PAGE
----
Grief & Loss

Grief is a natural response to loss. It’s the emotional suffering you feel when something or someone you love is taken away. Often, the pain of loss can feel overwhelming. You may experience all kinds of difficult and unexpected emotions, from shock or anger to disbelief, guilt, and profound sadness. The pain of grief can also disrupt your physical health, making it difficult to sleep, eat, or even think straight. These are normal reactions to loss—and the more significant the loss, the more intense your grief will be.

Grieving is most associated with the loss of a loved one, but any loss can cause grief, including:

  • Losing a job
  • Divorce or a relationship ending
  • Loss of financial stability
  • A miscarriage
  • Death of a pet
  • Retirement
  • Trauma
  • Loss of a friendship
  • Loss of health
  • A loved one’s serious illness

The Grieving Process

If you are experiencing any of these emotions following a loss, it may help to know that your reaction is natural and that you’ll heal in time. However, not everyone who grieves goes through all of these stages—and that’s okay. Contrary to popular belief, you do not have to go through each stage in order to heal. In fact, some people resolve their grief without going through any of these stages. And if you do go through these stages of grief, you probably won’t experience them in a neat, sequential order, so don’t worry about what you “should” be feeling or which stage you’re supposed to be in.

  • Denial: This first stage is shock and disbelief. You may feel numb, deny the truth, or have a tough time believing that it happened.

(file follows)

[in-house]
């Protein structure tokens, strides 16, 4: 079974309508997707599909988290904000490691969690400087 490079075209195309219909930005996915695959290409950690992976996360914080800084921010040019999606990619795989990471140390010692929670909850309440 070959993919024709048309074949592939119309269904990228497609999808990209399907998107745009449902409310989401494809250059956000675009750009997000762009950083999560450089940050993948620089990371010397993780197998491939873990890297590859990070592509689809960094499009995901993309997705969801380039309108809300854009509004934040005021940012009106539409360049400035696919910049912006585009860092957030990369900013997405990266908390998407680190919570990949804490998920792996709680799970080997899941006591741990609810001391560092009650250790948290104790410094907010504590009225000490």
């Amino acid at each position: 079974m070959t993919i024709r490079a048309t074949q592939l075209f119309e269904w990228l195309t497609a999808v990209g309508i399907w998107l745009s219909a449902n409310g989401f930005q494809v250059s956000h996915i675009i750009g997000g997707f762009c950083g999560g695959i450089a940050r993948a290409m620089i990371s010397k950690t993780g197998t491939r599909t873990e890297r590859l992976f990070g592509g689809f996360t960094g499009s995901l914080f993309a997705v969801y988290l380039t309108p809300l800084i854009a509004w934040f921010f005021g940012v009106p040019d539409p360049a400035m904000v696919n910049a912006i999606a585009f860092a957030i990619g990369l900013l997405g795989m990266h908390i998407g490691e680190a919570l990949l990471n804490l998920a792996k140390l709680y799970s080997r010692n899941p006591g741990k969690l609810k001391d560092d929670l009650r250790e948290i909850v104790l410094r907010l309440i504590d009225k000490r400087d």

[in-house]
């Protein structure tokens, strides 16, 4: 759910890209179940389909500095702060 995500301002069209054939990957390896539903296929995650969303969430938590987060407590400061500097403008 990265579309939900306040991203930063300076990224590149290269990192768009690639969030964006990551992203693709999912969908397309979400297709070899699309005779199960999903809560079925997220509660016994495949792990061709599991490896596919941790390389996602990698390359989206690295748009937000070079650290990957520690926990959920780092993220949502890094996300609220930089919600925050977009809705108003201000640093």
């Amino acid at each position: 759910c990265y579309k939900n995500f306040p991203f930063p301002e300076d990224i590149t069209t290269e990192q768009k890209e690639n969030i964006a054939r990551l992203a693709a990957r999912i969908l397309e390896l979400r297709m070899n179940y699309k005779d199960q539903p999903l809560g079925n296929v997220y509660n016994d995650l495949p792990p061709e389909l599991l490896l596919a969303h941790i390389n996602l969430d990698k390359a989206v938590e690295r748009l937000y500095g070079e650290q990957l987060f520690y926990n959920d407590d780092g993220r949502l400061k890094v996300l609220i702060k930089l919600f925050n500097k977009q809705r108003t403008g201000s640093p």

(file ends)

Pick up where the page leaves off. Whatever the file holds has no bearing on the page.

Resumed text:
• Anger: This stage you may experience anger even if the loss wasn’t anyone’s fault. You may blame yourself, others, or the person that is no longer here for the injustice that was done to you.
  • Bargaining: In this stage, you bargain with a higher power, fate, or yourself to restore life as you knew it before the loss. Normally this occurs when there is still hope that things could turn around.
  • Depression: When bargaining doesn’t work out as planned, a feeling of hopelessness can sink in. This takes a toll on your mental and emotional state.
  • Acceptance: The final stage is recognizing that this is the new reality. It does not mean that everything returns to normal or is okay, but it does mean that you are coming to terms with the loss.

When to Seek Professional Help

The grieving period can be an overwhelming and difficult time, especially without emotional support from close friends and family. Sometimes, even that is not enough, and you still end up feeling lost and alone. Prolonged grieving often leads to severe depression that keeps one from getting on with their career and responsibilities as a friend, spouse, student, employee or parent. There is a fine line between wellness and uncontrollable emotional distress, and the loss of a loved one can be the critical tipping point.

Find Help at Psychiatric Associates

If you need help, talk to our team of compassionate and qualified therapists who can help you manage your grief and deal with your loss.